Papua New Guinea has placed last of the Pacific counties on Transparency International's 2008 Corruption Perceptions Index, or CPI.
The yearly list measures the perceived levels of public-sector corruption in a given country and draws on different expert and business surveys
On a scale from one to ten, Papua New Guinea scored two, placing it 151st equal over all.
Tonga, which has stated its commitment to move towards a democratically elected government by 2010, saw its CPI score rise to 2.4 in 2008, from 1.7 in 2007, coming in at 138 equal.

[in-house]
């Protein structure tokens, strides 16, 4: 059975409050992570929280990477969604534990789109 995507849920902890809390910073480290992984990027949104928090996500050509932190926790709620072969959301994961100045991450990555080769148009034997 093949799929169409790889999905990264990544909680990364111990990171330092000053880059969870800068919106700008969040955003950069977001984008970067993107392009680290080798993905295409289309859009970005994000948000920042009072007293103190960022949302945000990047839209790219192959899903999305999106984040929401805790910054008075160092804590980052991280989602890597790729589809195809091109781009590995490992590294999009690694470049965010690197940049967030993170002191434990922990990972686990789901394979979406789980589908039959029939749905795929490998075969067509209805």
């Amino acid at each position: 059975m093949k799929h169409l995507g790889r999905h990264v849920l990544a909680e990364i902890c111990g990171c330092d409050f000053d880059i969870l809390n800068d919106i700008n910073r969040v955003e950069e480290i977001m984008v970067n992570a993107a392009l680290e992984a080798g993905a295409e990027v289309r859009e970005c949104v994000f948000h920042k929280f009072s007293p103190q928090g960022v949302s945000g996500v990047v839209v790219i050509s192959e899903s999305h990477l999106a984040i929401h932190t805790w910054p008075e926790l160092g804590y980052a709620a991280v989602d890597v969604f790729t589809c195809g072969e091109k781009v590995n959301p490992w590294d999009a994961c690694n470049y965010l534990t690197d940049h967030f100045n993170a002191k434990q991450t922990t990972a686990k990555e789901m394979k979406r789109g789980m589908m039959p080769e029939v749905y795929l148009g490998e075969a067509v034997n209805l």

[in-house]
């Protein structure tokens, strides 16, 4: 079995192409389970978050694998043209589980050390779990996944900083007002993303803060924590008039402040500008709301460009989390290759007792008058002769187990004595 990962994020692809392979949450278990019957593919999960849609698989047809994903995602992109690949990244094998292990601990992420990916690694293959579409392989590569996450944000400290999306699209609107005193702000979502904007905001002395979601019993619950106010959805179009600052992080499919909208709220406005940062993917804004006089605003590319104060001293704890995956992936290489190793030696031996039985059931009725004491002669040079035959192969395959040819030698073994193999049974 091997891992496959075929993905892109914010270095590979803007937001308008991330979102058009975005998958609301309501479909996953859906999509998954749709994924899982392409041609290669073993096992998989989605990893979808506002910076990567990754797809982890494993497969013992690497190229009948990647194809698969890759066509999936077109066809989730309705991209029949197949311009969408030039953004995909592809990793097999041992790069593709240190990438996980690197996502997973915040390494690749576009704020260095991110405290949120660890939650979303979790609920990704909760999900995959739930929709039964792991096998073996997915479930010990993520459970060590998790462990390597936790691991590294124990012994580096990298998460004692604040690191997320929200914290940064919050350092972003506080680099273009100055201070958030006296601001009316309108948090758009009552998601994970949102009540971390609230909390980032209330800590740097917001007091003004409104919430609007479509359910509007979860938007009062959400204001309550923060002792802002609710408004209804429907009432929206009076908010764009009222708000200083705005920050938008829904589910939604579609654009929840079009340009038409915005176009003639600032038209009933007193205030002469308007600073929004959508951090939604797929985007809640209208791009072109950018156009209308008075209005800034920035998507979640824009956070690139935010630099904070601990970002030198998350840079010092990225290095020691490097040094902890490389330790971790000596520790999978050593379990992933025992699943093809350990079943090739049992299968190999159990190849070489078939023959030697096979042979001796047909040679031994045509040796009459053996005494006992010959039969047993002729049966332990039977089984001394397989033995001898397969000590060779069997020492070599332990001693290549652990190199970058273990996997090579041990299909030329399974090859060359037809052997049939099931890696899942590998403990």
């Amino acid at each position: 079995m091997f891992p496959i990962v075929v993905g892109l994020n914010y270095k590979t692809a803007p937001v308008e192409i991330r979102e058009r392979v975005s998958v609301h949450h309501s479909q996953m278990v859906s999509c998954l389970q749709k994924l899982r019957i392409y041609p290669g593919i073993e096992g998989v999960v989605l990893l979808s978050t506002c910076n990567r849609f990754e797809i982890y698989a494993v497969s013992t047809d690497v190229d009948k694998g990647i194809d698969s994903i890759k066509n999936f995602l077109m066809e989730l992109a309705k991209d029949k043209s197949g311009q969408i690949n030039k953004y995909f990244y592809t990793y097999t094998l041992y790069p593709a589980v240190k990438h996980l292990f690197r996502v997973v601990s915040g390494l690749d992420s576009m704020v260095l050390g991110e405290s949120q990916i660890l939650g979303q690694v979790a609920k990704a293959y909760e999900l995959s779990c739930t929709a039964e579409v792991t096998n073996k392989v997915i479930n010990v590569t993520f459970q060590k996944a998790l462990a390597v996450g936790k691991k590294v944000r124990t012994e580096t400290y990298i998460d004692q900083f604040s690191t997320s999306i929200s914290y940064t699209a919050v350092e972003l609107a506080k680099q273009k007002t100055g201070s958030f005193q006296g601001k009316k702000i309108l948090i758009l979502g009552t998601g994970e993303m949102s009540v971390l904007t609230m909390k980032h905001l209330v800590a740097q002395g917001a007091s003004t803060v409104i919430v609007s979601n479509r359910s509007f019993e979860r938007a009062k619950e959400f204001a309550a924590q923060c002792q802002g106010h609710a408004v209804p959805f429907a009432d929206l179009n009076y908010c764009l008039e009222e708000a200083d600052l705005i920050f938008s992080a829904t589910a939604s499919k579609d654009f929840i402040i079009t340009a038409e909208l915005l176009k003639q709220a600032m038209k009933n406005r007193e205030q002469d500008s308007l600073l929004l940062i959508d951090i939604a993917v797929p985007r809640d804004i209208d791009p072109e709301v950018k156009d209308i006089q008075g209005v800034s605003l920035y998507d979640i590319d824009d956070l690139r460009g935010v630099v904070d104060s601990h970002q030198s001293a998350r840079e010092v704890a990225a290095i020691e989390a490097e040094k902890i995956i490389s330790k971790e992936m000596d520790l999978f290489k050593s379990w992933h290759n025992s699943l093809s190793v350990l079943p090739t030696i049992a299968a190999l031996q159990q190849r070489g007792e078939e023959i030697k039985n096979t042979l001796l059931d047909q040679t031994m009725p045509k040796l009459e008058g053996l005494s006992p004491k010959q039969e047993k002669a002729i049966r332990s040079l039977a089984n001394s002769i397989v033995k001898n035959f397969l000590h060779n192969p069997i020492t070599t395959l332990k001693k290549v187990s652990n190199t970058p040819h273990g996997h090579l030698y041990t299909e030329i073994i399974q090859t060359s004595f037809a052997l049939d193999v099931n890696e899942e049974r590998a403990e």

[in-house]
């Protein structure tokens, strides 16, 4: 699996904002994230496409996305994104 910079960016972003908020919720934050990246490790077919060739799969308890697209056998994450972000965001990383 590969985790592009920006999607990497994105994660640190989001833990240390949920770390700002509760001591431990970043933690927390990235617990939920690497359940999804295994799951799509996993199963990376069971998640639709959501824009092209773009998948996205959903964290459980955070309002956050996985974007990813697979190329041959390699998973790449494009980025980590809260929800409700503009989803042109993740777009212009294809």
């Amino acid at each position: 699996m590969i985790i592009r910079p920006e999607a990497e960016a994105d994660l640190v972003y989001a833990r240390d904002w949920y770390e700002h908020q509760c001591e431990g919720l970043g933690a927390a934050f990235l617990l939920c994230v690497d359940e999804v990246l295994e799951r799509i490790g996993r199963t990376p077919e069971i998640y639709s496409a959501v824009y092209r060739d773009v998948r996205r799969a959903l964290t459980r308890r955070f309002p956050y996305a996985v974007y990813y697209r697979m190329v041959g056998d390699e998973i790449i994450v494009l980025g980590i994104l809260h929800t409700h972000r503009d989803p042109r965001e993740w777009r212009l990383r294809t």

Solomon Islands, with a CPI score of 2.9, was placed 109th, equal with Vanuatu, and Kiribati ranked 96th in the world.
Australia scored 8.7, coming in 9th on the list overall, while New Zealand shared first equal with Denmark and Sweden, on a score of 9.3.
Huguette Labelle, the chair of Transparency International, says in the poorest countries, corruption levels can mean the difference between life and death, when money for hospitals or clean water is in play.
She says the continuing high levels of corruption and poverty plaguing many of the world's societies amount to an ongoing humanitarian disaster.